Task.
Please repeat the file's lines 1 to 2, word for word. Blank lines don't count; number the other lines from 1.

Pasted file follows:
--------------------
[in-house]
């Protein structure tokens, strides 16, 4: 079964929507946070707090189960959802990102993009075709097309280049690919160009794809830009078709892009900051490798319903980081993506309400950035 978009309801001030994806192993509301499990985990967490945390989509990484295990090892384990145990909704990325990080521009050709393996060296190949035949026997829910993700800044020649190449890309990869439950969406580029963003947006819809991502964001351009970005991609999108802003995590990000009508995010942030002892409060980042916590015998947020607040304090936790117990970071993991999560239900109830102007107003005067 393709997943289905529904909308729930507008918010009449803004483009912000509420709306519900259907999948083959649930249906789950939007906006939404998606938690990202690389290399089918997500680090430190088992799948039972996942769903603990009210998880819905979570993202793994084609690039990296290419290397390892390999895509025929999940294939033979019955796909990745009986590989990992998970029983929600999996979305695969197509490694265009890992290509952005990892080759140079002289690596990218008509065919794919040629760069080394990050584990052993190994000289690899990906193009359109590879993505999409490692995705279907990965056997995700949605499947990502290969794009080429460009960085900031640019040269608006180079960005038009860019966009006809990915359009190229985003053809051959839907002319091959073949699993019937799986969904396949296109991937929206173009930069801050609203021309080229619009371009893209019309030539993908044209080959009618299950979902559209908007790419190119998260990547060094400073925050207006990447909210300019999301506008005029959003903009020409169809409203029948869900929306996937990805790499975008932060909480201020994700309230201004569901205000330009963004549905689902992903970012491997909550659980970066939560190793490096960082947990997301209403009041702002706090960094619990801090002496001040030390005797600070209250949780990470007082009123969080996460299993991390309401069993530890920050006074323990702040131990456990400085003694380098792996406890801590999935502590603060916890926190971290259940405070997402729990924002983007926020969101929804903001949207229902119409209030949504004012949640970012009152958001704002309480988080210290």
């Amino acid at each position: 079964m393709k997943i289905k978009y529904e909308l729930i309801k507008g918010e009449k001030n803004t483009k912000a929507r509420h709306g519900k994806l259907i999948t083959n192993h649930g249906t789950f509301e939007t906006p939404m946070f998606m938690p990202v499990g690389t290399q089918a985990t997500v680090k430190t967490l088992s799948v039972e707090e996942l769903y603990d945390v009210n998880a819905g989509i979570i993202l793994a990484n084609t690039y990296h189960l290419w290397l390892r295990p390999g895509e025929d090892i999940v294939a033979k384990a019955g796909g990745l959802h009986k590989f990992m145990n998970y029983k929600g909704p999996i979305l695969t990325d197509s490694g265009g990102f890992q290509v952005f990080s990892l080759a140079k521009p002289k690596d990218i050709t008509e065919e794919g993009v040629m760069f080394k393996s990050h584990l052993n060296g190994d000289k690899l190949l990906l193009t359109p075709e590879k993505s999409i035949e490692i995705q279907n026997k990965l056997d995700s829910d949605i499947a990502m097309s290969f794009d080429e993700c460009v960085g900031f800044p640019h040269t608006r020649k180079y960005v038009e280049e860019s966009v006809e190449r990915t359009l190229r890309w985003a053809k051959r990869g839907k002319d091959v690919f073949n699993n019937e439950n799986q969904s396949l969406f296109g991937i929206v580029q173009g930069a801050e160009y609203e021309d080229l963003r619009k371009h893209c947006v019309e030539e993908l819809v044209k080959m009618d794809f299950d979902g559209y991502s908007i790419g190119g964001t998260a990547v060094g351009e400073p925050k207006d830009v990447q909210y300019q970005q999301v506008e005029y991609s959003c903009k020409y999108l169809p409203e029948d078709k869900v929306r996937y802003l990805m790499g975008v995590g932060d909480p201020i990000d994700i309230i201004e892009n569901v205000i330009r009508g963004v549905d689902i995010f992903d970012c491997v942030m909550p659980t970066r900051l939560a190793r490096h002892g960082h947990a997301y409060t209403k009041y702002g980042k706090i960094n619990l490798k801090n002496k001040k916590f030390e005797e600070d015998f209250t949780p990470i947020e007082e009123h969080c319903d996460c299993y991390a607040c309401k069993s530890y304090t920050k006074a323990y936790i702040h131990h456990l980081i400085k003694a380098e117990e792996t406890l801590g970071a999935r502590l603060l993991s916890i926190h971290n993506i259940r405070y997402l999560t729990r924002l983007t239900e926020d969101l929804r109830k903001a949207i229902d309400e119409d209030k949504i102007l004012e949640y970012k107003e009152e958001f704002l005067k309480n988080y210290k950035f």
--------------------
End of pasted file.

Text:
[in-house]
């Protein structure tokens, strides 16, 4: 079964929507946070707090189960959802990102993009075709097309280049690919160009794809830009078709892009900051490798319903980081993506309400950035 978009309801001030994806192993509301499990985990967490945390989509990484295990090892384990145990909704990325990080521009050709393996060296190949035949026997829910993700800044020649190449890309990869439950969406580029963003947006819809991502964001351009970005991609999108802003995590990000009508995010942030002892409060980042916590015998947020607040304090936790117990970071993991999560239900109830102007107003005067 393709997943289905529904909308729930507008918010009449803004483009912000509420709306519900259907999948083959649930249906789950939007906006939404998606938690990202690389290399089918997500680090430190088992799948039972996942769903603990009210998880819905979570993202793994084609690039990296290419290397390892390999895509025929999940294939033979019955796909990745009986590989990992998970029983929600999996979305695969197509490694265009890992290509952005990892080759140079002289690596990218008509065919794919040629760069080394990050584990052993190994000289690899990906193009359109590879993505999409490692995705279907990965056997995700949605499947990502290969794009080429460009960085900031640019040269608006180079960005038009860019966009006809990915359009190229985003053809051959839907002319091959073949699993019937799986969904396949296109991937929206173009930069801050609203021309080229619009371009893209019309030539993908044209080959009618299950979902559209908007790419190119998260990547060094400073925050207006990447909210300019999301506008005029959003903009020409169809409203029948869900929306996937990805790499975008932060909480201020994700309230201004569901205000330009963004549905689902992903970012491997909550659980970066939560190793490096960082947990997301209403009041702002706090960094619990801090002496001040030390005797600070209250949780990470007082009123969080996460299993991390309401069993530890920050006074323990702040131990456990400085003694380098792996406890801590999935502590603060916890926190971290259940405070997402729990924002983007926020969101929804903001949207229902119409209030949504004012949640970012009152958001704002309480988080210290």